MyStoryYourStory — Pink power and what makes us tick

By Paula Damon

“Your premium brand had better be delivering something special, or it’s not going to get the business.” Warren Buffet, businessman, investor, philanthropist

For at least a year, I had been whining about the small dull green tubs with loose lids we die-hard recyclers were forced to use. I even put a call into the hauling company, suggesting they change over to the bigger receptacles, like nearby towns had done.

Awkward and cumbersome, those bins weren’t big enough for my weekly load of papers, wrappers, cans, labels and plastics.  They weren’t popular at all in my area. Our household was one of few using them, and I’m sure their homeliness seriously affected curb appeal.

As our garbage collectors quickly found out, color and size really do matter in this space. Now,  a majority of homes throughout town are sporting those tall hot pink recycle cans.

After our garbage hauling company started supplying customers with tall, slick hot pink recycling containers with easy flip-top lids and sturdy handles to push and pull, their recycling business grew by at least 60 percent.

I, too, was a fast adopter of the new pink cans, universally known and recognized in the U.S. for breast cancer awareness. As soon as they started popping up in my neighborhood, I called to request one.

Color does affect what we do. For years, experts have suggested that we cover our walls with pastels to encourage moods of peacefulness and harmony.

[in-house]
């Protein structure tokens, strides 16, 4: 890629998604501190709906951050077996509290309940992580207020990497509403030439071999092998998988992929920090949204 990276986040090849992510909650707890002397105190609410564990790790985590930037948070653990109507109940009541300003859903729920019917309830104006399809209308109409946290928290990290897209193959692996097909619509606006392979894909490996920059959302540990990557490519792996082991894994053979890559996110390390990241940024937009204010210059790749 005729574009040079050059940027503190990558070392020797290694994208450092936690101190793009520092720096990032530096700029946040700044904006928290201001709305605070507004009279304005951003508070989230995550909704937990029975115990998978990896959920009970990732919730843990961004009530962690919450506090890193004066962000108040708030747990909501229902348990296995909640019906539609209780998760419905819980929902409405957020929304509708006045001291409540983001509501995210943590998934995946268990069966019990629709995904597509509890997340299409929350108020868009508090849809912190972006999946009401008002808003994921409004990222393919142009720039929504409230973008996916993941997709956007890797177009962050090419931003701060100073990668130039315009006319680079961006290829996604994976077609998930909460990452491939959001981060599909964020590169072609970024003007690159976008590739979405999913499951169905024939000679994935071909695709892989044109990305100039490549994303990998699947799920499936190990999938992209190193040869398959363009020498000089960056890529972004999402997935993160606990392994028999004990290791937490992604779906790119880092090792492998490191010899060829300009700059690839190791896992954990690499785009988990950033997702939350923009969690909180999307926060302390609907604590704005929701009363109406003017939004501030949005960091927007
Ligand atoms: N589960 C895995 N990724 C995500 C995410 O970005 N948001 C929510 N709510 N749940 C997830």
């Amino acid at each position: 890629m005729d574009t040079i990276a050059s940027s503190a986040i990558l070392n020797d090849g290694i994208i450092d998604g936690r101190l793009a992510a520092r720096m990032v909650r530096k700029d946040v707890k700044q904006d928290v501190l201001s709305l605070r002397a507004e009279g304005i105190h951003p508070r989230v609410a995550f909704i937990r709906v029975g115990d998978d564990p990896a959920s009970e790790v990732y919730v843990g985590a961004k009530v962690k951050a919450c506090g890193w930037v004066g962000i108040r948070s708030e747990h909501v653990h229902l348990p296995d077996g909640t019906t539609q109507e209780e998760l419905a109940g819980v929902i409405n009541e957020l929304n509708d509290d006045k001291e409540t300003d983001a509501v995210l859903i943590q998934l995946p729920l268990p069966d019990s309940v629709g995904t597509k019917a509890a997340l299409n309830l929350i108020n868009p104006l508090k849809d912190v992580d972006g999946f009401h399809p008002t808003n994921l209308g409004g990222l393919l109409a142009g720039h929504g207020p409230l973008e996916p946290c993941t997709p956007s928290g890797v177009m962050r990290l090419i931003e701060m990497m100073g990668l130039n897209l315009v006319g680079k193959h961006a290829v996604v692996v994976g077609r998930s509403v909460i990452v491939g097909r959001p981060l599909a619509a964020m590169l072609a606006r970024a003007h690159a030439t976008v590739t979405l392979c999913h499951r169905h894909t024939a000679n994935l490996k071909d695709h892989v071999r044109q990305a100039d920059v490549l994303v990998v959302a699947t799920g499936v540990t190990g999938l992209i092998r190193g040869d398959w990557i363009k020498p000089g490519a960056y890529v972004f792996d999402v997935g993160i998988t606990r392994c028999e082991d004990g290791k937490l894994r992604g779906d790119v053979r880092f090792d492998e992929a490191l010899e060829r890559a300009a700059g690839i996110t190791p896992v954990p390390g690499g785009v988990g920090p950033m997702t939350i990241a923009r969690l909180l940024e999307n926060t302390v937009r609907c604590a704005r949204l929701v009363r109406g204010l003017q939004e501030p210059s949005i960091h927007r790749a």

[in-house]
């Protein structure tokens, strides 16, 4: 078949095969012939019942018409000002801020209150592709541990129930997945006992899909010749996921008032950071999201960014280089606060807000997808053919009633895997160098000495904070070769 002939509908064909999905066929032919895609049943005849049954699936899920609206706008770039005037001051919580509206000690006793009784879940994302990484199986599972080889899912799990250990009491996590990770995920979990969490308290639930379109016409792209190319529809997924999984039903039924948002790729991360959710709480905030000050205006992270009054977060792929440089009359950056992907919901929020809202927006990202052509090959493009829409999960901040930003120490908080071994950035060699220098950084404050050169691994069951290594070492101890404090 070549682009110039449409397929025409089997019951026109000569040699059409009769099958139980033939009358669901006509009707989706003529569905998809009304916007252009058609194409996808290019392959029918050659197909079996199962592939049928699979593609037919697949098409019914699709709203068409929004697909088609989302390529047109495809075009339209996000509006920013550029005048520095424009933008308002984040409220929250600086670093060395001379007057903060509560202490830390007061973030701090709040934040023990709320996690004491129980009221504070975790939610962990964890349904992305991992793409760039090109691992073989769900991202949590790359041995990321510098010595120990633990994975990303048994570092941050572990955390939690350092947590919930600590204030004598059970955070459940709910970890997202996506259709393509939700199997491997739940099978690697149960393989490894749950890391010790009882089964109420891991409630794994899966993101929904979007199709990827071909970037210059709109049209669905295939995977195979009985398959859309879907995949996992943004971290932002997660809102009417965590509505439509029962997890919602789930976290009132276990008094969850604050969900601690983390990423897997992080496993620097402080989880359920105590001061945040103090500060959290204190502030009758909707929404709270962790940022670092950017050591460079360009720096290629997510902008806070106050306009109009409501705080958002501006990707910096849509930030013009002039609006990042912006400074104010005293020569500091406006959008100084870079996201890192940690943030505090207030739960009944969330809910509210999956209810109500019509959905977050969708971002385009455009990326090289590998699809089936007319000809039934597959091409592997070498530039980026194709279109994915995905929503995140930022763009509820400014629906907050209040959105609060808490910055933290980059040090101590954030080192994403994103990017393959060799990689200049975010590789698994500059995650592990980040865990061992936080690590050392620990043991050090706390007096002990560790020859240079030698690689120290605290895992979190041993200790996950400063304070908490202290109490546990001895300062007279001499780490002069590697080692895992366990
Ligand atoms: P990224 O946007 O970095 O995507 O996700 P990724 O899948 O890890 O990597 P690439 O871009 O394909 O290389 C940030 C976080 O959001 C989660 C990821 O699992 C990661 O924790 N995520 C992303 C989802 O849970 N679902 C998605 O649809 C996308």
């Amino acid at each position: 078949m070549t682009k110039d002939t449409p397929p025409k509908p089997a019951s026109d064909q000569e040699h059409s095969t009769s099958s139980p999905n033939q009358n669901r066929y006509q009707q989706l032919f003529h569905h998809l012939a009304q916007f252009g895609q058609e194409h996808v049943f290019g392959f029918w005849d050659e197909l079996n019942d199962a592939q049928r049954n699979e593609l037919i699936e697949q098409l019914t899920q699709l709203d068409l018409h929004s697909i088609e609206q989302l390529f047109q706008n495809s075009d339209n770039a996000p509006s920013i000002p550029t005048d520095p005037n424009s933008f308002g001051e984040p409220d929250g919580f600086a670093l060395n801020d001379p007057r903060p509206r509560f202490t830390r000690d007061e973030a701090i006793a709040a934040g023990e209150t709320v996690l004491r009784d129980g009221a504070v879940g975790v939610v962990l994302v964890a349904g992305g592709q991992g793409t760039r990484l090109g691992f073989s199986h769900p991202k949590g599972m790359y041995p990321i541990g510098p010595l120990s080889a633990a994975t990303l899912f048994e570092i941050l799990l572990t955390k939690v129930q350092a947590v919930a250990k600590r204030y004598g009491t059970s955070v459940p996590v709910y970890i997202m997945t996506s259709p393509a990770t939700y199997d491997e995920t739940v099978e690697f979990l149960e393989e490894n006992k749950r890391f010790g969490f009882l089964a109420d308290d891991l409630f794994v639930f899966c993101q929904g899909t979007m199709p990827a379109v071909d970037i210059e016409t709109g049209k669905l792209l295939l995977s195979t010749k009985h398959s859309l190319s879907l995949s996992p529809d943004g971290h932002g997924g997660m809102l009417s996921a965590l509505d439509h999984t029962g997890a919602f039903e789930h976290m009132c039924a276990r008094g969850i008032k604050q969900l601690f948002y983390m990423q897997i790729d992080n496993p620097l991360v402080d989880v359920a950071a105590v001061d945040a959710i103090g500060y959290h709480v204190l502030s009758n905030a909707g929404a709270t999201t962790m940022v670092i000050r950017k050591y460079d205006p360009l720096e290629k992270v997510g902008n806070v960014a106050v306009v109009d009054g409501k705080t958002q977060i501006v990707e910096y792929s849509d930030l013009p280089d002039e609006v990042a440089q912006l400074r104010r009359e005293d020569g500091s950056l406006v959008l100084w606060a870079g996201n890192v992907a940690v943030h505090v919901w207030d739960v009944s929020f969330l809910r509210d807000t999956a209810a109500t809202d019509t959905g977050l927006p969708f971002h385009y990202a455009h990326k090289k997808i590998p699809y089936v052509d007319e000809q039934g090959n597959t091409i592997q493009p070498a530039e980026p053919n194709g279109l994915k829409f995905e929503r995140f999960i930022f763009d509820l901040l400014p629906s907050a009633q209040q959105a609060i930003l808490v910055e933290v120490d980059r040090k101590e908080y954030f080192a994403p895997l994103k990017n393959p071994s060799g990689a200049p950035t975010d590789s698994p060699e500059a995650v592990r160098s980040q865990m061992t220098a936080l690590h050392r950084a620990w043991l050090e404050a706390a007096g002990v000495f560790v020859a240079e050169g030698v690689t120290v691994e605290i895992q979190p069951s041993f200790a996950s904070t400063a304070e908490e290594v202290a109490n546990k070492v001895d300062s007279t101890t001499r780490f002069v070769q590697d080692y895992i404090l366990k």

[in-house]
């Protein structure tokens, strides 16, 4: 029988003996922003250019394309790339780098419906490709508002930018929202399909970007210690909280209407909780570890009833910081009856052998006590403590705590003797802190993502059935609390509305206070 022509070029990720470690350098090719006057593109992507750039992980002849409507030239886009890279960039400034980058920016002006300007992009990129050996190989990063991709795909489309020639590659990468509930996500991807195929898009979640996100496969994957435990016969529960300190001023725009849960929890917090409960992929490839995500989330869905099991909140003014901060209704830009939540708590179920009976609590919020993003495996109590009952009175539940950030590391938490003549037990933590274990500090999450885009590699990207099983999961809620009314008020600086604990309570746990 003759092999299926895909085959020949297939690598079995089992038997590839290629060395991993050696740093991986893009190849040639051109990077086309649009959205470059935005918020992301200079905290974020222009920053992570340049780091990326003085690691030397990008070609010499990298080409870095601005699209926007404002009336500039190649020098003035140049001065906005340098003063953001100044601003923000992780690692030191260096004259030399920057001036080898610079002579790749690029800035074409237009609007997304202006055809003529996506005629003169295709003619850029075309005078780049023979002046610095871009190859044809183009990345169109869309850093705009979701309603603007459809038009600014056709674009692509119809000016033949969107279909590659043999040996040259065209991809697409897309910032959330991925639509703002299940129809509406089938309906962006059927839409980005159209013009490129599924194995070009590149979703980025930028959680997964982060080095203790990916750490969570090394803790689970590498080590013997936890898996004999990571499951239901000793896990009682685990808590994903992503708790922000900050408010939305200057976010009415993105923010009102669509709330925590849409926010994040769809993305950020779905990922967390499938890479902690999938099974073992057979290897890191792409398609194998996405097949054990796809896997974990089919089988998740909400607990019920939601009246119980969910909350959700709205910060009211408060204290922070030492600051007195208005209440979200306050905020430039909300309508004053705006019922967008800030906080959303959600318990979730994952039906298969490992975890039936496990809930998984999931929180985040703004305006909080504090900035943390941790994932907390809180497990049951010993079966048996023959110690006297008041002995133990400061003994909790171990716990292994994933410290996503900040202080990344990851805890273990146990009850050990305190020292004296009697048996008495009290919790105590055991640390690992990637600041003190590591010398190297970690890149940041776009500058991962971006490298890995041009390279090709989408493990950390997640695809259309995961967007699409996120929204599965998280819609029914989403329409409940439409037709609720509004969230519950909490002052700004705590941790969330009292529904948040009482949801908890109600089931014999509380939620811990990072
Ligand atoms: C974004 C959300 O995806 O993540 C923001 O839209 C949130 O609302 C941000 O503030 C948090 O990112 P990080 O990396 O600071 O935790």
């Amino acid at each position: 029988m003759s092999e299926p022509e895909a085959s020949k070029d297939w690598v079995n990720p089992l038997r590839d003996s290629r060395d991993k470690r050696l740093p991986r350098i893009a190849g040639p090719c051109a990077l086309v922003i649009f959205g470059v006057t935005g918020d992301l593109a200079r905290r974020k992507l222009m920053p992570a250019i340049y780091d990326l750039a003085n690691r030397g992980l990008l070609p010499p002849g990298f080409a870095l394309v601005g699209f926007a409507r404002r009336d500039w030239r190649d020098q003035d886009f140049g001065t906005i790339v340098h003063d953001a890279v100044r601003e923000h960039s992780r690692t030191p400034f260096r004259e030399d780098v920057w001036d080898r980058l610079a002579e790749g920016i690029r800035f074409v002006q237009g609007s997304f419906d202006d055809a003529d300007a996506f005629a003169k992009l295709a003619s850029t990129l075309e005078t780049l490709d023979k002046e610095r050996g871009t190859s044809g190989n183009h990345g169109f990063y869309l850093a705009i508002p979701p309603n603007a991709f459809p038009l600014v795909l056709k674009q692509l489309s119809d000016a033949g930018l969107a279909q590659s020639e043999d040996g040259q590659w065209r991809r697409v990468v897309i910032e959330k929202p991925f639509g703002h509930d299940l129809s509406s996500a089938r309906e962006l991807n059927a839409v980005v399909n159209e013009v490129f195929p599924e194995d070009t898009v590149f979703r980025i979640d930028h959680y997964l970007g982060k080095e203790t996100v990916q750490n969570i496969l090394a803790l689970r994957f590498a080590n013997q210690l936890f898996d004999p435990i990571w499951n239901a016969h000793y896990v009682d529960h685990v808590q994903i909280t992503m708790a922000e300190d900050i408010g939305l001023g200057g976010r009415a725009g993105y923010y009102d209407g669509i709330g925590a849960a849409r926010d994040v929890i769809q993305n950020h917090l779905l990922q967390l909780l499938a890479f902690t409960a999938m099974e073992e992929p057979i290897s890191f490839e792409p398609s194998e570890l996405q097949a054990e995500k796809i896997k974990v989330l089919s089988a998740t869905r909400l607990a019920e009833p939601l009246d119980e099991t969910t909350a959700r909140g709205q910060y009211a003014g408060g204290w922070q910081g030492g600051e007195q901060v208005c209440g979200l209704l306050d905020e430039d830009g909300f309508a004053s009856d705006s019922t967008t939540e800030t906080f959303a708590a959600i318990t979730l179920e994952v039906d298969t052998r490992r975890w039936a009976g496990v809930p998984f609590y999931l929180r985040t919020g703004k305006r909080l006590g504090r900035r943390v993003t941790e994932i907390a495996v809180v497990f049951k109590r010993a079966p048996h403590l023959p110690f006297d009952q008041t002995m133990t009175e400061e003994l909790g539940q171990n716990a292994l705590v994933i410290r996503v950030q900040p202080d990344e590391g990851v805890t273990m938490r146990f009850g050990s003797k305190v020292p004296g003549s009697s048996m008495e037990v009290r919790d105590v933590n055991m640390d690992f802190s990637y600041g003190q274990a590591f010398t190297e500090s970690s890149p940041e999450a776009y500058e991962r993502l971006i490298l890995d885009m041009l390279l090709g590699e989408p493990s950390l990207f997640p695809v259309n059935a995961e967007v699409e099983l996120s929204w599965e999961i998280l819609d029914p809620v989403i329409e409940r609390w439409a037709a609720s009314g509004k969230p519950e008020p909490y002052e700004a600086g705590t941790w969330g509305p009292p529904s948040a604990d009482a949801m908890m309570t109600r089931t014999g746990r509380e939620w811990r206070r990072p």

Marketing experts say color evokes emotions and changes how we behave. We are excited by red and calmed by blue. Science confirms that color satisfies our needs for stimulation.

With the many tactics retailers use to influence consumer response, color is one of the most influential methods. And, pink casts a powerful spell, especially over women.


Over the years, we women have progressed in sharing household duties with men. Yet, we still command most of the housework, including what we throw away, what we keep and what we recycle. This could explain the popularity of recycling in the pink.


There are other examples like this. Consider how far we’ve come from metal milk boxes where glass or plastic milk jugs were delivered every morning by the milkman on our front or back stoops pre-1970 or so.

A far cry from today’s adorable pint-sized milk bottles splashed with pizazz and strategically placed next to soda pop in convenience stores.

What’s in the bottle hasn’t changed much, save maybe more Vitamin D.  Today’s milk bottles are come in a variety of shapes and sizes, some are styled to-go with grip grooves.

Others are stackable, fitting more squarely in the fridge and still others are artfully designed with color and style.

While I am not a milk drinker, lactose intolerant, I’m intrigued by how milk has stepped up its game and is now sharing space quite competitively in dairy cases at the grocer’s and on convenience store shelves side-by-side with soda pops and specialty coffees.

My all-time favorite product makeover is what Tide has done to laundry soap with the Tide Pod, introduced on the market in the last year or so. Tide Pods are a detergent, stain fighter and brightener all in one cute little pinwheel pellet.

I admit I haven’t tried them, yet. Even though consumer ratings are somewhat poor with complaints the pods don’t completely dissolve in the wash, I like their colorful orange, blue and white stripes, cookie jar Tide Pod dispenser and no clean up or guessing, like liquid and powder laundry detergents.

I may try them. Someday.  Maybe. If they come in pink.

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